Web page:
How’d I Get Here?

In response to a comment, I’ll mention how I got here. An advertisement for an open internship in the Children and Youth program of the Search for Common Ground was sent out on the SIS listserv sometime in December (naturally, in the midst of finals and the associated confusion; I must thank fellow blogger Mohsin for goading me to apply). As requested, I submitted my resume and cover letter via email and waited. I know that positions here tend to attract some significant numbers of applicants, so I gave them some time before attempting a follow-up.

Before I had to do that, though, I received an email from someone in a different program at SFCG: the Institutional Learning Team. The head of the Children and Youth program had forwarded my application materials, believing that I might be a better fit for the ILT program. Long story short, I soon interviewed and was offered the internship on the spot. I consider this eventuality a matter of luck rather than merit. My resume is not so crammed with past internships, relevant employment, research assistantships, international experience, and the like (as it seems the resumes of many of my peers are). It so happened that two skills happened to fit well with the duties of the ILT intern. One was experience producing interactive online training modules. This was part of my undergraduate student employment in the library computer lab. The other was working on an academic journal (a journal of Victorian literature, not international affairs!). Hopefully, this will be the beginning of the cramming of my resume with relevant experience. The moral of the story, though, is that even if you don’t think you are a competitive candidate for a position, your past experiences can qualify you in ways you are unaware of.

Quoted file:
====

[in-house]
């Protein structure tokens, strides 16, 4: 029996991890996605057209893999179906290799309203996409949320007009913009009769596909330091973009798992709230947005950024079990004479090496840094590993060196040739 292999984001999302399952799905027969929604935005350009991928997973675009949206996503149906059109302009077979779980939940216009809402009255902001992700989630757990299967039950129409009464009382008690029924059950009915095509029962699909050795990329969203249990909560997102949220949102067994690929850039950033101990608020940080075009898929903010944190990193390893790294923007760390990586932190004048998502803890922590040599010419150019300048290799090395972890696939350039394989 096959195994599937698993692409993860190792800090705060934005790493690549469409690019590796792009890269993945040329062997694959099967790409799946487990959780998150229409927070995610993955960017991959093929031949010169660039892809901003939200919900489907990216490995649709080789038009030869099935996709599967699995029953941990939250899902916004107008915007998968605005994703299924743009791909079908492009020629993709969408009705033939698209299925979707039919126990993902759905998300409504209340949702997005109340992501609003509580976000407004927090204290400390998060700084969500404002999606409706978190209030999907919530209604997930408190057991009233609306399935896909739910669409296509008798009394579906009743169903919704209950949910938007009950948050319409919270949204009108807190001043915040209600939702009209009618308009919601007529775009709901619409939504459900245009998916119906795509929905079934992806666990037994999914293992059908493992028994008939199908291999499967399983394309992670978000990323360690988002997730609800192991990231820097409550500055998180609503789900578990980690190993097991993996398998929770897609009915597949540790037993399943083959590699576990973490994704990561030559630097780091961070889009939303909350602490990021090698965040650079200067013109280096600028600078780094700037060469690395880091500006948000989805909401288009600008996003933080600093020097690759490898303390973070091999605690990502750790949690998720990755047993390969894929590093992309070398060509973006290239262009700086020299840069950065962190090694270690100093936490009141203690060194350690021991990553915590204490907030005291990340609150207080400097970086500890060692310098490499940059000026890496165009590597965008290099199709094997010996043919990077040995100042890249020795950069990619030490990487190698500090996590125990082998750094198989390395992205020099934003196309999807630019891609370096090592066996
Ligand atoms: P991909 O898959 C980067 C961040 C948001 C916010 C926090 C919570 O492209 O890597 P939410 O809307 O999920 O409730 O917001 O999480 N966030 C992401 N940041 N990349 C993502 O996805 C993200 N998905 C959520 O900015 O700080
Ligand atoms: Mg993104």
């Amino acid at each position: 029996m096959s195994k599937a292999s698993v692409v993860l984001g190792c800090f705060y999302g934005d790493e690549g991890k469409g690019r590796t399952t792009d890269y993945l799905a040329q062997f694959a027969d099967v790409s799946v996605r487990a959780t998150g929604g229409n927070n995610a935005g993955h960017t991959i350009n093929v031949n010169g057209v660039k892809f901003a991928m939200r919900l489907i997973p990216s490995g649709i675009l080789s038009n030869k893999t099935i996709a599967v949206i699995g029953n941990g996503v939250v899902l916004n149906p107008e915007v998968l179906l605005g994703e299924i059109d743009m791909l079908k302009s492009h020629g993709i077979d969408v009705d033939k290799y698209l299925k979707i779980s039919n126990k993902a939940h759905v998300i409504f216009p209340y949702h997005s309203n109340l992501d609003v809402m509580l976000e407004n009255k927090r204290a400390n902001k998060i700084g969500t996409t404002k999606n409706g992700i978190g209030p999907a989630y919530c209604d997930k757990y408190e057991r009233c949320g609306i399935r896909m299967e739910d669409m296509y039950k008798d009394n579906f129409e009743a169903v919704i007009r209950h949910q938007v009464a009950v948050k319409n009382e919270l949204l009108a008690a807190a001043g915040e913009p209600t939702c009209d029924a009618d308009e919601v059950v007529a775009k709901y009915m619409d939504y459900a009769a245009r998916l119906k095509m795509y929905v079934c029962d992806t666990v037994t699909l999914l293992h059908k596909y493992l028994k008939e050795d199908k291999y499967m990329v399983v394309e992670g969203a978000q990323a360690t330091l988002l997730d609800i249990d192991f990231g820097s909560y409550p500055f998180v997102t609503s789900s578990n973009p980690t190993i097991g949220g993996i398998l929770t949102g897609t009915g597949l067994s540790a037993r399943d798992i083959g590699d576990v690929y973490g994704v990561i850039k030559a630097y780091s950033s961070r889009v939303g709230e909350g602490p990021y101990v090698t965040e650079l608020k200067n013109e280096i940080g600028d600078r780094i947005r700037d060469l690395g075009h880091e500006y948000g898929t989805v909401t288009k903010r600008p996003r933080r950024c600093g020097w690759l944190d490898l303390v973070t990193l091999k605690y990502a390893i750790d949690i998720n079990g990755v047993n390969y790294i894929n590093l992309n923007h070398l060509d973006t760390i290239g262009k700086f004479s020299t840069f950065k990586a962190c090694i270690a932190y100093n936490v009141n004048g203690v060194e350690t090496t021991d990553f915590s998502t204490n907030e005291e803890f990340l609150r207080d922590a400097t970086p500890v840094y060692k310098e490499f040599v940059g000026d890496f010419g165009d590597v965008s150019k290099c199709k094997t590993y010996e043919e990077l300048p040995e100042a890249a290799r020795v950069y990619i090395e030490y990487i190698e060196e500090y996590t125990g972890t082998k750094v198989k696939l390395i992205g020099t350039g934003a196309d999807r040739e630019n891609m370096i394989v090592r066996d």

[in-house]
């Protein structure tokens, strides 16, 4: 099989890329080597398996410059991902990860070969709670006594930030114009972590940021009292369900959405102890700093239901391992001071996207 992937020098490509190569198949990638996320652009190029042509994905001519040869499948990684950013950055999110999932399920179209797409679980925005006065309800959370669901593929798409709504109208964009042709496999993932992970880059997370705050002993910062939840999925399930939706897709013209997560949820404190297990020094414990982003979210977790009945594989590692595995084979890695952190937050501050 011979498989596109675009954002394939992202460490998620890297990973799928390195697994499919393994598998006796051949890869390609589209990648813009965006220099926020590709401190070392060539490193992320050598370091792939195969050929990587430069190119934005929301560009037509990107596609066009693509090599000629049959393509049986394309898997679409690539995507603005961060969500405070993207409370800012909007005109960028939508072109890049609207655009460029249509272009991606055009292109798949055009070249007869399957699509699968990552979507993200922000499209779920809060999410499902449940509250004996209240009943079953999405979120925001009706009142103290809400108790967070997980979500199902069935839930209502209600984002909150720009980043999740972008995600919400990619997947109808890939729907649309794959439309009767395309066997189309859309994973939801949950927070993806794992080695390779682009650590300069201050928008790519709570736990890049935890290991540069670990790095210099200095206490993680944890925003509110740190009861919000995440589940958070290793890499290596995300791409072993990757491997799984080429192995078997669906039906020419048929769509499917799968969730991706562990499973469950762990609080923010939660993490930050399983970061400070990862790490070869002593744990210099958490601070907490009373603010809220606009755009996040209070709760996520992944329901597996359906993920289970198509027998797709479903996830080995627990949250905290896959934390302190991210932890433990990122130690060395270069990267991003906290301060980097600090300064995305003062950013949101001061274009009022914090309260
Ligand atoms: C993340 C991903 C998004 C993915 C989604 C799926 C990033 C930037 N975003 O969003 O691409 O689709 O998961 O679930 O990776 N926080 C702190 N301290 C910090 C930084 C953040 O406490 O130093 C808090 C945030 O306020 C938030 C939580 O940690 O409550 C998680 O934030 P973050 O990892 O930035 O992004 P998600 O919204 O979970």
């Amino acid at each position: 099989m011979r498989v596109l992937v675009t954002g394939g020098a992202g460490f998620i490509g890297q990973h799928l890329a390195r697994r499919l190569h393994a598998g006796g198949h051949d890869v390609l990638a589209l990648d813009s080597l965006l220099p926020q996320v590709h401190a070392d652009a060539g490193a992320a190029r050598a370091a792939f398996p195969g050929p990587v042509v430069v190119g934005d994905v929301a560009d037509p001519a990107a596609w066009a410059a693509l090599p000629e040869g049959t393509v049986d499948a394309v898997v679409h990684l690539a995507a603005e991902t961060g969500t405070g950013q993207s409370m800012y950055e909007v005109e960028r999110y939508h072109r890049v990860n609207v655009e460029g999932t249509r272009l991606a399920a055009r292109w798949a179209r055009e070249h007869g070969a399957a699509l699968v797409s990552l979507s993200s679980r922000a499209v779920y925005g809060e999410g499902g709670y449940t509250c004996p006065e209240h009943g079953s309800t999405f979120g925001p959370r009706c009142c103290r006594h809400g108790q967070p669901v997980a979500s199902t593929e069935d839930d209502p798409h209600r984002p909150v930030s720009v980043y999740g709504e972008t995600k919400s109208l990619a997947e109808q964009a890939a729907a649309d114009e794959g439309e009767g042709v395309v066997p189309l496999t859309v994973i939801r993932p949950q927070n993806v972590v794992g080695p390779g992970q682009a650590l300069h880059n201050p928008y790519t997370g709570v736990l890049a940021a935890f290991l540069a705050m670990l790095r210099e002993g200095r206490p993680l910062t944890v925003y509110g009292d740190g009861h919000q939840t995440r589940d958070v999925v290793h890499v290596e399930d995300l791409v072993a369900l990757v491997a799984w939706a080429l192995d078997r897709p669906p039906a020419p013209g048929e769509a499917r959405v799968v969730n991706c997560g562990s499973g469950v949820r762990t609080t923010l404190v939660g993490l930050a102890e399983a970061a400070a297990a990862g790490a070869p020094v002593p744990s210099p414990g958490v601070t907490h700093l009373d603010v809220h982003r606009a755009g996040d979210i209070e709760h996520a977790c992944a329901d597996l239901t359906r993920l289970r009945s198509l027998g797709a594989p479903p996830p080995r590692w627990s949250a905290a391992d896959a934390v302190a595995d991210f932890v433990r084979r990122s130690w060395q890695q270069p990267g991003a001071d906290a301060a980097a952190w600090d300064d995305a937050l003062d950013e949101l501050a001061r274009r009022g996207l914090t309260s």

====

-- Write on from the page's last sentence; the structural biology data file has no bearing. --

So, here I am. Week two. I’ve just completed the rough outline of one training module on the use of mixed research methods. These modules are part of a large project known as the Learning Portal. The Learning Portal is going to be a resource open to the wider field of peace practitioners (not just SFCG) to share and distill best practices, lessons, tools, and experiences. The thought of my work contributing to the open availability of information that will improve efforts in conflict resolution and peacebuilding is perhaps the most exciting part of my work here so far. I’m not only learning about practice, I’m contributing to practice.